A new malware variant called Gooligan was found this week by Check Point Software Technologies. First detected back in August, and an evolution of code first detected last year in a malicious app called SnapPea, the Gooligan has hoovered up around 1.3 million Google account credentials and gained root-level access to the devices associated with those accounts.
The malware gets onto those devices through infected apps hosted by third-party app stores, places notorious for hosting pirated versions of paid-for apps, apps that are pornographic in nature or are related to gambling – things Google does not allow on its official Google Play store.
The problem is, without any official body to vet those apps they can quite easily host malware, and that’s how Gooligan managed to spread itself.
Once it’s been downloaded as part of a dodgy app, Gooligan steals the email addresses and authorisation tokens on those devices and uses them to download and install apps without the device’s owner knowing. It then uses the compromised device to rate those apps on behalf of the victim – who to those apps appears 100% legitimate – in order to generate fraudulent advertising revenue that nets its masters around $320 000 per day.
Beyond that, this root-level access and control of the devices’ authorisation tokens means Gooligan also has access to all of the users’ Google-hosted data.
“This theft of over a million Google account details is very alarming and represents the next stage of cyber- attacks,” said Michael Shaulov, Check Point’s head of mobile products. “We are seeing a shift in the strategy of hackers, who are now targeting mobile devices in order to obtain the sensitive information that is stored on them.”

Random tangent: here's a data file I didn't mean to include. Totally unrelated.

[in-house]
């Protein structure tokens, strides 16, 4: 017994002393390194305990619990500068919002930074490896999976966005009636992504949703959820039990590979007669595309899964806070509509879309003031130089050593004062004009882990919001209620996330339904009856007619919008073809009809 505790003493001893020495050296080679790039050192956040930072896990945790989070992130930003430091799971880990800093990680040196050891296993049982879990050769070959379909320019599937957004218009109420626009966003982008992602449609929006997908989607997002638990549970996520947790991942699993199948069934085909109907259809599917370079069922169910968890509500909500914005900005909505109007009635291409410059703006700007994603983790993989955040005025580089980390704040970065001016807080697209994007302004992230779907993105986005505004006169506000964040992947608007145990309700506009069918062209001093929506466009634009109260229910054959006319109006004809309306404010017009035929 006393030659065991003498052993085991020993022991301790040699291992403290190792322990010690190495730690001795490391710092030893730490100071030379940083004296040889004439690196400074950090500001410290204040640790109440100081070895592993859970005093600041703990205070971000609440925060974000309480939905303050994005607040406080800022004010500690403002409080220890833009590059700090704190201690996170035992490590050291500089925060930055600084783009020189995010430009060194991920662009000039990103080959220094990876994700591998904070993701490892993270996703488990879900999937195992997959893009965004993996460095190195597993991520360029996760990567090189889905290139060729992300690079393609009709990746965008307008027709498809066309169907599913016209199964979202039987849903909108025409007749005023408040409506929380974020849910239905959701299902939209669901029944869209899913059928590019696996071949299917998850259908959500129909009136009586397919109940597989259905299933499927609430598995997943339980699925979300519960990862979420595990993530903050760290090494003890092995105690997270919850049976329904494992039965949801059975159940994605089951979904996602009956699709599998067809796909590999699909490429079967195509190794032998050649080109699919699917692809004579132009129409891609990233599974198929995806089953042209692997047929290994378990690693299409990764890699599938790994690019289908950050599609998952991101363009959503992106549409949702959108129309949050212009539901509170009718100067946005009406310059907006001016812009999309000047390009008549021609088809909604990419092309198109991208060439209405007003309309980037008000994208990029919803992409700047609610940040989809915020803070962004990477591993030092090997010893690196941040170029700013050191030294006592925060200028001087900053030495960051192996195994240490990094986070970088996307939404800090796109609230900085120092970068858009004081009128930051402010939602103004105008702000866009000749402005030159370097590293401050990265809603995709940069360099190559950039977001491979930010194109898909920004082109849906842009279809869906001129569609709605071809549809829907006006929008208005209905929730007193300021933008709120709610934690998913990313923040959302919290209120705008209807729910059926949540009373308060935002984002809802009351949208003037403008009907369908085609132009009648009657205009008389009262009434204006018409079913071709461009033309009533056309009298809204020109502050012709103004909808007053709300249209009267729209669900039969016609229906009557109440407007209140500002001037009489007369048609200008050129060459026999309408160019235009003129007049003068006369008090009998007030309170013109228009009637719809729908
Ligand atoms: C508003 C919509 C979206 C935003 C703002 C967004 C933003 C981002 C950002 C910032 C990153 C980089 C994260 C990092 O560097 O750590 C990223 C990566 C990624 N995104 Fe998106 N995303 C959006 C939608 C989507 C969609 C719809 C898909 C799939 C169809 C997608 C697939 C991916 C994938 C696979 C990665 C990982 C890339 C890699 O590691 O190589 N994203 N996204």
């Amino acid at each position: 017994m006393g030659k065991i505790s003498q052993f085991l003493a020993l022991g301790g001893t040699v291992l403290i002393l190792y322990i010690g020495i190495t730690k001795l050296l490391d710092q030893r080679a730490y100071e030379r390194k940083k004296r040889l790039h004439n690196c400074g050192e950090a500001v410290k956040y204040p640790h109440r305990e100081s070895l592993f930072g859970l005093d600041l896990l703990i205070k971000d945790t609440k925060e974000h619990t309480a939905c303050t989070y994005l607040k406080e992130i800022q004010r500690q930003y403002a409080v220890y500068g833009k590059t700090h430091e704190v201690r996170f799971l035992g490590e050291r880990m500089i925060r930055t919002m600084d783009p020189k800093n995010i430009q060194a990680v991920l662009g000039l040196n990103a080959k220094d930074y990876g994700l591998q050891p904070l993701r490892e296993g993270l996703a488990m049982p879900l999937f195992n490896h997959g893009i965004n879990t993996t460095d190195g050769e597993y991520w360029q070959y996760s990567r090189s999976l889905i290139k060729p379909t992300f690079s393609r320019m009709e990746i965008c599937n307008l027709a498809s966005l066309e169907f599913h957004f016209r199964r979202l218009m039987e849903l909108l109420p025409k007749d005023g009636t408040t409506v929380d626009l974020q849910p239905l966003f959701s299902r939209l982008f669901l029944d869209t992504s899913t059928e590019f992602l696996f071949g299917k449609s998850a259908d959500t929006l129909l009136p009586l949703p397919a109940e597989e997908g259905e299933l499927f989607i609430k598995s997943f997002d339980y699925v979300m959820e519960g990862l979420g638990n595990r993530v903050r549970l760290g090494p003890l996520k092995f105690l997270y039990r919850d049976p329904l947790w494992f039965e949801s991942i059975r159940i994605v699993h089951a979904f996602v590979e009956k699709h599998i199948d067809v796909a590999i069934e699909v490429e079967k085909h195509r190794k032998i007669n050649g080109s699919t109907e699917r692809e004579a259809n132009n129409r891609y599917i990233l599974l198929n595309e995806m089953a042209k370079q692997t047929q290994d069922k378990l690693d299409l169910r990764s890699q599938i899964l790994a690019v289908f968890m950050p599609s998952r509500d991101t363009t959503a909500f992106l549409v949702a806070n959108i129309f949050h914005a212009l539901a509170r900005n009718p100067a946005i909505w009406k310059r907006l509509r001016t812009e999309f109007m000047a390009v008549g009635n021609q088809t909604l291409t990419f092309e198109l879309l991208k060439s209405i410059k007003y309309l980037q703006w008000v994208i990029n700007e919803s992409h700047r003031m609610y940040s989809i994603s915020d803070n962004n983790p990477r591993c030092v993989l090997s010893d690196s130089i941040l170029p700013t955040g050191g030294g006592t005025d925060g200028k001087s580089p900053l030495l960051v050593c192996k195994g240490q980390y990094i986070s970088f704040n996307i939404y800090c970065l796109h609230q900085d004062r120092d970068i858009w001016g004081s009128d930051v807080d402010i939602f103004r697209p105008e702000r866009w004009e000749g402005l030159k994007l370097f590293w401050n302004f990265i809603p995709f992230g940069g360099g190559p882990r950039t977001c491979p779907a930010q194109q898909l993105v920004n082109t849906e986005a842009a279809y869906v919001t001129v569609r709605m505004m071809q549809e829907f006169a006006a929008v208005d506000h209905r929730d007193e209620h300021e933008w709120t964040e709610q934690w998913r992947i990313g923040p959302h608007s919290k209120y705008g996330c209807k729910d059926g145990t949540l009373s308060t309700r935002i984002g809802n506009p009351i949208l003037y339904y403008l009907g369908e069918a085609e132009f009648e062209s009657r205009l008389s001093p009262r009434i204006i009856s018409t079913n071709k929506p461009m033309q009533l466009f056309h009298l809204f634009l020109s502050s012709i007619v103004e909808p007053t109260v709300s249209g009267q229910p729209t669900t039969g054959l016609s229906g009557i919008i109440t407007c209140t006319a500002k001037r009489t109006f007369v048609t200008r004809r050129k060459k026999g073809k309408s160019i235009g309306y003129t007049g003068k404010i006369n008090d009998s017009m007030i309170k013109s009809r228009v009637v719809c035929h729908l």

According to Check Point’s report on the malware, Gooligan infects 13 000 new devices every day and targets devices running Android 4 (Jelly Bean) and 5 (Lollipop), versions of Google’s OS that run on “…nearly 74% of Android devices in use today”. Since the campaign began, over 2 million apps have been fraudulently installed on compromised devices.
Check Point has passed a lot of the information it has gathered on Gooligan over to Google’s security team. Action taken so far by Google includes contacting affected users and revoking their compromised authorisation tokens, removing apps associated with the attack, and adding new protections to its Verify Apps technology.
When asked about the origins of the malware in an interview, Shaulov told me that Check Point believes it originated from China, but that the company is doing further work to make absolutely certain of the culprits’ identity and location before handing all the information it has gathered over to the relevant authorities.
Check Point has also released the malware’s signature to other security software providers, so if your phone is already running an up-to-date version of whichever Norton/BitDefender/McAfee security app you have loaded, you should be immune to further attacks.
If you’d like to make sure that your device and Google credentials have not been compromised, Check Point has released a free online tool for exactly that purpose. You can find it at https://gooligan.checkpoint.com/.
[Header Image – Check Point, via htxt.co.za]